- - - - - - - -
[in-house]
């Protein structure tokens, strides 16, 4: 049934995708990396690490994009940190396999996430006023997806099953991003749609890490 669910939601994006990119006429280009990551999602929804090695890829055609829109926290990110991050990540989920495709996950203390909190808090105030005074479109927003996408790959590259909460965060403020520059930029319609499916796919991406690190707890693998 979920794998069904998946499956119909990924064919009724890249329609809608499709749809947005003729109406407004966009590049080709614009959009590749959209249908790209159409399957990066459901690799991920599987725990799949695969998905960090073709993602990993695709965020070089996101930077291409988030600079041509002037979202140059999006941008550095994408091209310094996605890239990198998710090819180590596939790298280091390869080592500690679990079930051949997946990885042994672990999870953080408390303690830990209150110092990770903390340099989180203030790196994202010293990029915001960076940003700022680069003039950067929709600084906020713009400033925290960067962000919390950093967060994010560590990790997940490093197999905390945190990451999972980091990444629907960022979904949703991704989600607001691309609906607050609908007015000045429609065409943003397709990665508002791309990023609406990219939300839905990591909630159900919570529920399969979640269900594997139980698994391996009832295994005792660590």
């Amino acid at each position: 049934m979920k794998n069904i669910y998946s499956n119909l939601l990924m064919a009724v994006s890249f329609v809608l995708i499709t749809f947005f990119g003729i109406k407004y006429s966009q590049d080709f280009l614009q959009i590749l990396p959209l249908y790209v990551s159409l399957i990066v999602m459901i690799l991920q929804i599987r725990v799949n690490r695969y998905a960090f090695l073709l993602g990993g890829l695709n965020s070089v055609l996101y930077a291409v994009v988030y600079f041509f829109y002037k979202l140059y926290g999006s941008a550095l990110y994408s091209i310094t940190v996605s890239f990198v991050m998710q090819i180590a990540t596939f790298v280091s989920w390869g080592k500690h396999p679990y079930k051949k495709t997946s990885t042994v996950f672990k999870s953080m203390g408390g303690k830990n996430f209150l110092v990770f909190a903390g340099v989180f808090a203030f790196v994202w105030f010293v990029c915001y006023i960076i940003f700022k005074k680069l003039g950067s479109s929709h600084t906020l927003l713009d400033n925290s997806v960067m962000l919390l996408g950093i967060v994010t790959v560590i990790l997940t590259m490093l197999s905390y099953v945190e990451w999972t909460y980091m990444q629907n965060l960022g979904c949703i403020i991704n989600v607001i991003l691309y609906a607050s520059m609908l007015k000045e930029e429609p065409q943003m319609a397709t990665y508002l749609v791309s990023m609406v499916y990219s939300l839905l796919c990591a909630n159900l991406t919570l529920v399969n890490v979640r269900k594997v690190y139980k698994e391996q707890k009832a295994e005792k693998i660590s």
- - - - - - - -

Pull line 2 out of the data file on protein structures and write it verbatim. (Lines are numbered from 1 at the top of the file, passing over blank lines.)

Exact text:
């Protein structure tokens, strides 16, 4: 049934995708990396690490994009940190396999996430006023997806099953991003749609890490 669910939601994006990119006429280009990551999602929804090695890829055609829109926290990110991050990540989920495709996950203390909190808090105030005074479109927003996408790959590259909460965060403020520059930029319609499916796919991406690190707890693998 979920794998069904998946499956119909990924064919009724890249329609809608499709749809947005003729109406407004966009590049080709614009959009590749959209249908790209159409399957990066459901690799991920599987725990799949695969998905960090073709993602990993695709965020070089996101930077291409988030600079041509002037979202140059999006941008550095994408091209310094996605890239990198998710090819180590596939790298280091390869080592500690679990079930051949997946990885042994672990999870953080408390303690830990209150110092990770903390340099989180203030790196994202010293990029915001960076940003700022680069003039950067929709600084906020713009400033925290960067962000919390950093967060994010560590990790997940490093197999905390945190990451999972980091990444629907960022979904949703991704989600607001691309609906607050609908007015000045429609065409943003397709990665508002791309990023609406990219939300839905990591909630159900919570529920399969979640269900594997139980698994391996009832295994005792660590």